IPSIndian Journal of Pharmacology
Home  IPS  Feedback Subscribe Top cited articles Login 
Users Online : 1153 
Small font sizeDefault font sizeIncrease font size
Navigate Here
 »   Next article
 »   Previous article
 »   Table of Contents

Resource Links
 »   Similar in PUBMED
 »  Search Pubmed for
 »  Search in Google Scholar for
 »Related articles
 »   Citation Manager
 »   Access Statistics
 »   Reader Comments
 »   Email Alert *
 »   Add to My List *
 * Requires registration (Free)

 Article Access Statistics
    PDF Downloaded162    
    Comments [Add]    

Recommend this journal


Year : 1998  |  Volume : 30  |  Issue : 1  |  Page : 30-33

Clonidine induced antinociception; biochemical and cellular evidences on the mechanism of action

Correspondence Address:
S Ramaswamy

Login to access the Email id

Source of Support: None, Conflict of Interest: None

Rights and PermissionsRights and Permissions

0bjectives:To examine the role of blood glucose changes (biochemical) and the ATP sensitive potassium channels (cellular) on clonidine induced antinociception in normal (non-diabetic) mice. Methods: Swiss male albino mice (20-25 g) were employed. Blood glucose was estimated by AMES Glucometer and the antinociception by acetic acid induced abdominal constrictions assay. The effect of clonidine (1 .10 or 20 'g/kg; i.p 15 min. prior) on these parameters was measured. The effect of glibenclamide per se (10 mg/kg; i.p) and on clonidine (1 or 10 'g/kg) induced changes (given 10 min. prior to clonidine) was recorded. Further, the effect of either yohimbine (1 mg/kg; i.p.) or naloxone (10 mg/kg; i.p.) per se and on the effect of combined exposure with glibenclamide and clonidine induced changes on the above parameters were also recorded. Results: Clonidine produced hyperglycemia almost uniformly irrespective of the doses tested. However, its antinociceptive response was dose related. Glibenclamide perse (10 mg/kg; i.p) induced hypoglycemia without any antinociceptive response. Its pretreatment reversed the hyperglycemic effect and enhanced the antinociceptive response of clonidine. Yohimbine but not naloxone attenuated glibenclamide induced enhancement of clonidine induced antinociceptive response. Conclusion: The findings indicate that clonidine induced antinociception is independent of its hyperglycemic action. In contrast to morphine, clonidine induced antinociception seems not to involve ATP sensitive potassium channels, rather its antinociception is enhanced by the blockade of these channels. This enhancement is attributed partially to (2 adrenergic mechanisms excluding the opioid pathways. The results favour the contention that the mecanisms involved in the antinociception induced K by clonidine and morphine are different.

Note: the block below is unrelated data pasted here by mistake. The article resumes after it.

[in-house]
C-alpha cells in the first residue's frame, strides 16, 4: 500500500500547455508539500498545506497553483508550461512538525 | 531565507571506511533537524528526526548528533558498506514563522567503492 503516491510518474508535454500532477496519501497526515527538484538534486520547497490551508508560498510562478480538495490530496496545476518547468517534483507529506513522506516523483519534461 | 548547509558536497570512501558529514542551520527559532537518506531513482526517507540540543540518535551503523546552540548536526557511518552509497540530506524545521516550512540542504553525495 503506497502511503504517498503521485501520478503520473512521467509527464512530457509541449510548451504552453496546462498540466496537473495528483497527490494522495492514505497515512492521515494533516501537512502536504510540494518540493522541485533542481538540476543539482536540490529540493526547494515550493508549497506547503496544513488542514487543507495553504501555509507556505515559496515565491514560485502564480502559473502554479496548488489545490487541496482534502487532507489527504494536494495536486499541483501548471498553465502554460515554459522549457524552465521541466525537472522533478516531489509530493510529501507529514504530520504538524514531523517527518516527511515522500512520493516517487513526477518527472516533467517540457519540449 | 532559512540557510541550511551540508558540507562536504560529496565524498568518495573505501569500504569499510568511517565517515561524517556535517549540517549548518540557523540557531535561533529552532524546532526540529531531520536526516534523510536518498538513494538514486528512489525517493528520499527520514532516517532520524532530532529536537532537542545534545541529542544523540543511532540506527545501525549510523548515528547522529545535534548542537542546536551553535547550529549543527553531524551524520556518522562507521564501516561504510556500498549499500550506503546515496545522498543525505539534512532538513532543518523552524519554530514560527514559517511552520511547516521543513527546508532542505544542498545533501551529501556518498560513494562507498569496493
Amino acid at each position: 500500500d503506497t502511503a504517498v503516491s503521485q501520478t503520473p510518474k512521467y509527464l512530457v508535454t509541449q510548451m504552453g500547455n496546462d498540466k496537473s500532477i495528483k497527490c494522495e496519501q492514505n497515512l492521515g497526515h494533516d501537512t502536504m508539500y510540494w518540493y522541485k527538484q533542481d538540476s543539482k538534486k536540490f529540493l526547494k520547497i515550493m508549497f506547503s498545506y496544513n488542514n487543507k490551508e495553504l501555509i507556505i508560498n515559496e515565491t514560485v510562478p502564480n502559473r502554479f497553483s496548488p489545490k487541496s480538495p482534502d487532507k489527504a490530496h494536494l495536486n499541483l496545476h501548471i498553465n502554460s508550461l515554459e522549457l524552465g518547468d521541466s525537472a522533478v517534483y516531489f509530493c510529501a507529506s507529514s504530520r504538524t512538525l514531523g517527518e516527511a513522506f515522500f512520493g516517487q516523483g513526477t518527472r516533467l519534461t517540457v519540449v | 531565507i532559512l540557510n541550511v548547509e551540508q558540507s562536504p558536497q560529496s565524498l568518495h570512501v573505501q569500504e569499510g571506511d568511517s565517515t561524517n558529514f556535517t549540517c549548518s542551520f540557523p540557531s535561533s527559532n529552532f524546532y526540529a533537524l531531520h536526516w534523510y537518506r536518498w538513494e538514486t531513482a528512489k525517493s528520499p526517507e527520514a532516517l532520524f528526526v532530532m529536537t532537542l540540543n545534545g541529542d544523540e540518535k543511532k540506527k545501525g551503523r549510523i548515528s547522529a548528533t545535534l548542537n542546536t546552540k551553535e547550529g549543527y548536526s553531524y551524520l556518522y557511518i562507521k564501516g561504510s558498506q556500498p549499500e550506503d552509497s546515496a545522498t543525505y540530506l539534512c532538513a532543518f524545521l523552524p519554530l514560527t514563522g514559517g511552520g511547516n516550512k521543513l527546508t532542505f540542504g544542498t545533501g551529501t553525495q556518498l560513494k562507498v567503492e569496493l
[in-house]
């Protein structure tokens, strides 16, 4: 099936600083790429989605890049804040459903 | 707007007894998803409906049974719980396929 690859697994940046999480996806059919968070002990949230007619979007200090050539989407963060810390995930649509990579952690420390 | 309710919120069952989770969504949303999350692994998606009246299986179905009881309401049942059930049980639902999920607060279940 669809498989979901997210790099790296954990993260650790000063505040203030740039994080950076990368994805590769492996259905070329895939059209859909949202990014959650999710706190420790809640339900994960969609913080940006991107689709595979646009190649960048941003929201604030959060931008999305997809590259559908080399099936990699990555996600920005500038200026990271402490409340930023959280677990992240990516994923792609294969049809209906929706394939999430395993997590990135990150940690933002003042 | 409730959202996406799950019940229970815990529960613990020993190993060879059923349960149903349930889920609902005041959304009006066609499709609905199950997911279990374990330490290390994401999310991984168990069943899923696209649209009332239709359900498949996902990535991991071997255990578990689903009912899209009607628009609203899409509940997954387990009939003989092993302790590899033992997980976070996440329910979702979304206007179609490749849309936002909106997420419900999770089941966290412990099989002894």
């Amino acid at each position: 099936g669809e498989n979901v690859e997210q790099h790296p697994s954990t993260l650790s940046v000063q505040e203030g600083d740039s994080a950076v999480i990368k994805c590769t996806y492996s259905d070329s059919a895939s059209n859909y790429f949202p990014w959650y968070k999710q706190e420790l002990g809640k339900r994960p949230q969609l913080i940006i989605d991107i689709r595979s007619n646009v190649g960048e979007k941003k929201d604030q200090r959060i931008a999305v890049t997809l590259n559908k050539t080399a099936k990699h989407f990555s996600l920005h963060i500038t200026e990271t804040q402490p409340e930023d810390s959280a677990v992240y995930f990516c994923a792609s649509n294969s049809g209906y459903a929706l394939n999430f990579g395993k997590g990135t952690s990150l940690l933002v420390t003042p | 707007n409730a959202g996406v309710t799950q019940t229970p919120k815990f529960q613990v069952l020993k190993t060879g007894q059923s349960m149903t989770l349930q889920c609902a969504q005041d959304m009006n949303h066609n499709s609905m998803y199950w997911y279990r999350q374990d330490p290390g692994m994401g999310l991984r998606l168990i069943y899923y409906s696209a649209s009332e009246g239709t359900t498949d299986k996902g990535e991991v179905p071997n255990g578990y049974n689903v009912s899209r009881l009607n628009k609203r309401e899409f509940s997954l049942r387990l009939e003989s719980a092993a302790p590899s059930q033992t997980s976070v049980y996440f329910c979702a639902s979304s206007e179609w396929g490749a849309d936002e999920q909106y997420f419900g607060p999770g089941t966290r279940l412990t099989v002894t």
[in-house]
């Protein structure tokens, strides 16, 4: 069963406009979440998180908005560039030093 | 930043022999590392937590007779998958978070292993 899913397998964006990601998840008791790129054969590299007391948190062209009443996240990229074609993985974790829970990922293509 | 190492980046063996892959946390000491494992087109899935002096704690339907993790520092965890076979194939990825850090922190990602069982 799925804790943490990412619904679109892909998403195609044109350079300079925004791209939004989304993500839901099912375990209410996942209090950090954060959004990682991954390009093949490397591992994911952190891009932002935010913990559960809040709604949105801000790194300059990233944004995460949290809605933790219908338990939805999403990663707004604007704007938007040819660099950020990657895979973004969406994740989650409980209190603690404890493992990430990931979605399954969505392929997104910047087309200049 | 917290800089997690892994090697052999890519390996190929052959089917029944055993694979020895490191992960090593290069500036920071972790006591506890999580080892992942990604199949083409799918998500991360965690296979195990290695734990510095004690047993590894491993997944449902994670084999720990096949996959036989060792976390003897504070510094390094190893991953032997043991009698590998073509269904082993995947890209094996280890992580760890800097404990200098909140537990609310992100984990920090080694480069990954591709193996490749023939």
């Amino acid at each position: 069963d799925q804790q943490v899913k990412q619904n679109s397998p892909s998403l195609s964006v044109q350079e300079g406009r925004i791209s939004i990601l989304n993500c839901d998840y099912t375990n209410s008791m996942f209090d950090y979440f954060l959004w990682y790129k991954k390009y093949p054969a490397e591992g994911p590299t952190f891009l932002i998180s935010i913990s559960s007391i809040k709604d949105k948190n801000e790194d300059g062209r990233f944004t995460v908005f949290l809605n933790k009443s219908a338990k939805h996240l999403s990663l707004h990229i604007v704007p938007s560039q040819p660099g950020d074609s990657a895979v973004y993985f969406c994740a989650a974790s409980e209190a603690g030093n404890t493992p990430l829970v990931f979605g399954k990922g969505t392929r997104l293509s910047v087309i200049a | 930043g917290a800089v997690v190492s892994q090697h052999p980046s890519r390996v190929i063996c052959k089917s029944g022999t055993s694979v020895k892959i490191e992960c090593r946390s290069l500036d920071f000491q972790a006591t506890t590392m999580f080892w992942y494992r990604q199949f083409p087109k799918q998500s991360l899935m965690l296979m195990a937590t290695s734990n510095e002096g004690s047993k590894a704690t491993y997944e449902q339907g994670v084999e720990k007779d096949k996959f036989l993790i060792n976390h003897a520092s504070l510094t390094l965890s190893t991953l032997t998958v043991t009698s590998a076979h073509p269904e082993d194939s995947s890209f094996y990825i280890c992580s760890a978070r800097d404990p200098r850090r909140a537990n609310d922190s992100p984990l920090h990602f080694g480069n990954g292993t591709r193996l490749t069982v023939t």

Print this article     Email this article

Site Map | Home | Contact Us | Feedback | Copyright and Disclaimer | Privacy Notice
Online since 20th July '04
Published by Wolters Kluwer - Medknow